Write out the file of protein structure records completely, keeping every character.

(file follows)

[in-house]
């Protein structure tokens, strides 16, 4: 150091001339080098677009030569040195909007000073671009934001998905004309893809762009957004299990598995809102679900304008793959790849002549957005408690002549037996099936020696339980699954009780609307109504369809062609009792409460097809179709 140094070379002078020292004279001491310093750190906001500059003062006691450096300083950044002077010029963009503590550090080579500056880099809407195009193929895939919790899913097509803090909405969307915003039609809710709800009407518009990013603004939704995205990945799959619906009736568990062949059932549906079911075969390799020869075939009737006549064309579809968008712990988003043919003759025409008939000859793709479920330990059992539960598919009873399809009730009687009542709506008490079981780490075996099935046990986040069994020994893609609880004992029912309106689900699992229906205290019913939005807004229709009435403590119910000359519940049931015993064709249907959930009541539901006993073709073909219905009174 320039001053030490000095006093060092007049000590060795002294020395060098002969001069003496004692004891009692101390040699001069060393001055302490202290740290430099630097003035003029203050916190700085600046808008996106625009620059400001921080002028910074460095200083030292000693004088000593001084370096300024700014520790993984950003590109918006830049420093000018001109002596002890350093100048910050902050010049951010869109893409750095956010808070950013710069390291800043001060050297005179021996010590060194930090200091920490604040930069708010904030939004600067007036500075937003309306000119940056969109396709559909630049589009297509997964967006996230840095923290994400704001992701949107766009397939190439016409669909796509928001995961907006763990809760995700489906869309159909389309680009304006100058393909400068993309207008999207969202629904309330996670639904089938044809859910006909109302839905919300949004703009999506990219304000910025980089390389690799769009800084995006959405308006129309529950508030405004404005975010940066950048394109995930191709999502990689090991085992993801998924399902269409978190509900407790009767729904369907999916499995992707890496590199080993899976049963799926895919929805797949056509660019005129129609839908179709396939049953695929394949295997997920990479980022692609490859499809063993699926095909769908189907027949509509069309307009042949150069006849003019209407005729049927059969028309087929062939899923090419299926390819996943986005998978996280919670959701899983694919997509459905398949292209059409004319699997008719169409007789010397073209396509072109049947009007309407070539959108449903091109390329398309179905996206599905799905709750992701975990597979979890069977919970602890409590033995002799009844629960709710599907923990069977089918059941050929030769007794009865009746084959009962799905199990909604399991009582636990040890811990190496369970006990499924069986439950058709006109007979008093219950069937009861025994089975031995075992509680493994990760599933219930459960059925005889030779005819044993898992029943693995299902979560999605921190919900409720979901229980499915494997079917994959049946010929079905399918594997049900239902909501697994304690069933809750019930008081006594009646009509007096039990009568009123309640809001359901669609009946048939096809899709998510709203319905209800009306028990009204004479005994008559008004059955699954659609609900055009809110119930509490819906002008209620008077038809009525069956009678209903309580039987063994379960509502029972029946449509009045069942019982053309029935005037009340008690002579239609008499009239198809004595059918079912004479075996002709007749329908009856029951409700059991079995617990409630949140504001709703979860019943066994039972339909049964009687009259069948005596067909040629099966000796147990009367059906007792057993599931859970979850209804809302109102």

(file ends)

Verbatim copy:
[in-house]
């Protein structure tokens, strides 16, 4: 150091001339080098677009030569040195909007000073671009934001998905004309893809762009957004299990598995809102679900304008793959790849002549957005408690002549037996099936020696339980699954009780609307109504369809062609009792409460097809179709 140094070379002078020292004279001491310093750190906001500059003062006691450096300083950044002077010029963009503590550090080579500056880099809407195009193929895939919790899913097509803090909405969307915003039609809710709800009407518009990013603004939704995205990945799959619906009736568990062949059932549906079911075969390799020869075939009737006549064309579809968008712990988003043919003759025409008939000859793709479920330990059992539960598919009873399809009730009687009542709506008490079981780490075996099935046990986040069994020994893609609880004992029912309106689900699992229906205290019913939005807004229709009435403590119910000359519940049931015993064709249907959930009541539901006993073709073909219905009174 320039001053030490000095006093060092007049000590060795002294020395060098002969001069003496004692004891009692101390040699001069060393001055302490202290740290430099630097003035003029203050916190700085600046808008996106625009620059400001921080002028910074460095200083030292000693004088000593001084370096300024700014520790993984950003590109918006830049420093000018001109002596002890350093100048910050902050010049951010869109893409750095956010808070950013710069390291800043001060050297005179021996010590060194930090200091920490604040930069708010904030939004600067007036500075937003309306000119940056969109396709559909630049589009297509997964967006996230840095923290994400704001992701949107766009397939190439016409669909796509928001995961907006763990809760995700489906869309159909389309680009304006100058393909400068993309207008999207969202629904309330996670639904089938044809859910006909109302839905919300949004703009999506990219304000910025980089390389690799769009800084995006959405308006129309529950508030405004404005975010940066950048394109995930191709999502990689090991085992993801998924399902269409978190509900407790009767729904369907999916499995992707890496590199080993899976049963799926895919929805797949056509660019005129129609839908179709396939049953695929394949295997997920990479980022692609490859499809063993699926095909769908189907027949509509069309307009042949150069006849003019209407005729049927059969028309087929062939899923090419299926390819996943986005998978996280919670959701899983694919997509459905398949292209059409004319699997008719169409007789010397073209396509072109049947009007309407070539959108449903091109390329398309179905996206599905799905709750992701975990597979979890069977919970602890409590033995002799009844629960709710599907923990069977089918059941050929030769007794009865009746084959009962799905199990909604399991009582636990040890811990190496369970006990499924069986439950058709006109007979008093219950069937009861025994089975031995075992509680493994990760599933219930459960059925005889030779005819044993898992029943693995299902979560999605921190919900409720979901229980499915494997079917994959049946010929079905399918594997049900239902909501697994304690069933809750019930008081006594009646009509007096039990009568009123309640809001359901669609009946048939096809899709998510709203319905209800009306028990009204004479005994008559008004059955699954659609609900055009809110119930509490819906002008209620008077038809009525069956009678209903309580039987063994379960509502029972029946449509009045069942019982053309029935005037009340008690002579239609008499009239198809004595059918079912004479075996002709007749329908009856029951409700059991079995617990409630949140504001709703979860019943066994039972339909049964009687009259069948005596067909040629099966000796147990009367059906007792057993599931859970979850209804809302109102």